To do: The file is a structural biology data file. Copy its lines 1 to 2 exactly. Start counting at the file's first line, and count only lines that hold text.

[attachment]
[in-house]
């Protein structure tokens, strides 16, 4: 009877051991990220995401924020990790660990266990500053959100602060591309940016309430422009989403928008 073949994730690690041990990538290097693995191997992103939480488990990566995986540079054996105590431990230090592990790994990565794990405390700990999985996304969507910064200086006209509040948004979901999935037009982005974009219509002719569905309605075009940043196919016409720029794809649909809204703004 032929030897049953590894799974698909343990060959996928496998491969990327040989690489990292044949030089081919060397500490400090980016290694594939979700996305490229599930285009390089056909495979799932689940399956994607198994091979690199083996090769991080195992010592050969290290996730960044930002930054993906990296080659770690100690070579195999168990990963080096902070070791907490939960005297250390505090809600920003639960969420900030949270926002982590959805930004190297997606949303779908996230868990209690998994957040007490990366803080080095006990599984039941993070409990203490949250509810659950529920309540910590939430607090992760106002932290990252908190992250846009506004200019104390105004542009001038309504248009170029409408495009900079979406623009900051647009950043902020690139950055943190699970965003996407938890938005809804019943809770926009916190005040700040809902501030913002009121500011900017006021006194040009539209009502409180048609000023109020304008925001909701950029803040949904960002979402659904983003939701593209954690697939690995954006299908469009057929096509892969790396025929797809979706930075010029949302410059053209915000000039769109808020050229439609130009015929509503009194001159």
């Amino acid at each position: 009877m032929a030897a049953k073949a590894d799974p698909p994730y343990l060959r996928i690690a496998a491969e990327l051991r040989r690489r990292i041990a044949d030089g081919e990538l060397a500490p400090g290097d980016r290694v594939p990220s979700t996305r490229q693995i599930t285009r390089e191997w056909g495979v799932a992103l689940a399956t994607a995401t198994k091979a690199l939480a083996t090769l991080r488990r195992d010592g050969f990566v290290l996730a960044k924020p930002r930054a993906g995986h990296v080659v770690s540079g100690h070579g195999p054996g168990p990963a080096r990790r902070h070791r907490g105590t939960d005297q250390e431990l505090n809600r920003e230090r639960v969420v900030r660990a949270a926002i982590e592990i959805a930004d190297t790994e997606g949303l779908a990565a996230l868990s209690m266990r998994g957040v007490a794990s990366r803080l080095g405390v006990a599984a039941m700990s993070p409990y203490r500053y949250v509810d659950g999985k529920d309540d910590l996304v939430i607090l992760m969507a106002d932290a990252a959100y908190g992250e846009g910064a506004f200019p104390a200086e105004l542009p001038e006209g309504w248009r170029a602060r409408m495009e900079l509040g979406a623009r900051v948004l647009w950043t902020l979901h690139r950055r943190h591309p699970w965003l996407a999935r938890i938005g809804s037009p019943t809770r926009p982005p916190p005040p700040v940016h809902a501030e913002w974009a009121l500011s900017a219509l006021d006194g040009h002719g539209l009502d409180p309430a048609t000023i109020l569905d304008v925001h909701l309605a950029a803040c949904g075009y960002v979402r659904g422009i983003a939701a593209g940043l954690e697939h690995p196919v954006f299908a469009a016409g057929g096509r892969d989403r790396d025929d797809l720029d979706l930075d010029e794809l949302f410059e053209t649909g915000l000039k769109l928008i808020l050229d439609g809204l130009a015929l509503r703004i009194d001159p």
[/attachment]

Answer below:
[in-house]
């Protein structure tokens, strides 16, 4: 009877051991990220995401924020990790660990266990500053959100602060591309940016309430422009989403928008 073949994730690690041990990538290097693995191997992103939480488990990566995986540079054996105590431990230090592990790994990565794990405390700990999985996304969507910064200086006209509040948004979901999935037009982005974009219509002719569905309605075009940043196919016409720029794809649909809204703004 032929030897049953590894799974698909343990060959996928496998491969990327040989690489990292044949030089081919060397500490400090980016290694594939979700996305490229599930285009390089056909495979799932689940399956994607198994091979690199083996090769991080195992010592050969290290996730960044930002930054993906990296080659770690100690070579195999168990990963080096902070070791907490939960005297250390505090809600920003639960969420900030949270926002982590959805930004190297997606949303779908996230868990209690998994957040007490990366803080080095006990599984039941993070409990203490949250509810659950529920309540910590939430607090992760106002932290990252908190992250846009506004200019104390105004542009001038309504248009170029409408495009900079979406623009900051647009950043902020690139950055943190699970965003996407938890938005809804019943809770926009916190005040700040809902501030913002009121500011900017006021006194040009539209009502409180048609000023109020304008925001909701950029803040949904960002979402659904983003939701593209954690697939690995954006299908469009057929096509892969790396025929797809979706930075010029949302410059053209915000000039769109808020050229439609130009015929509503009194001159």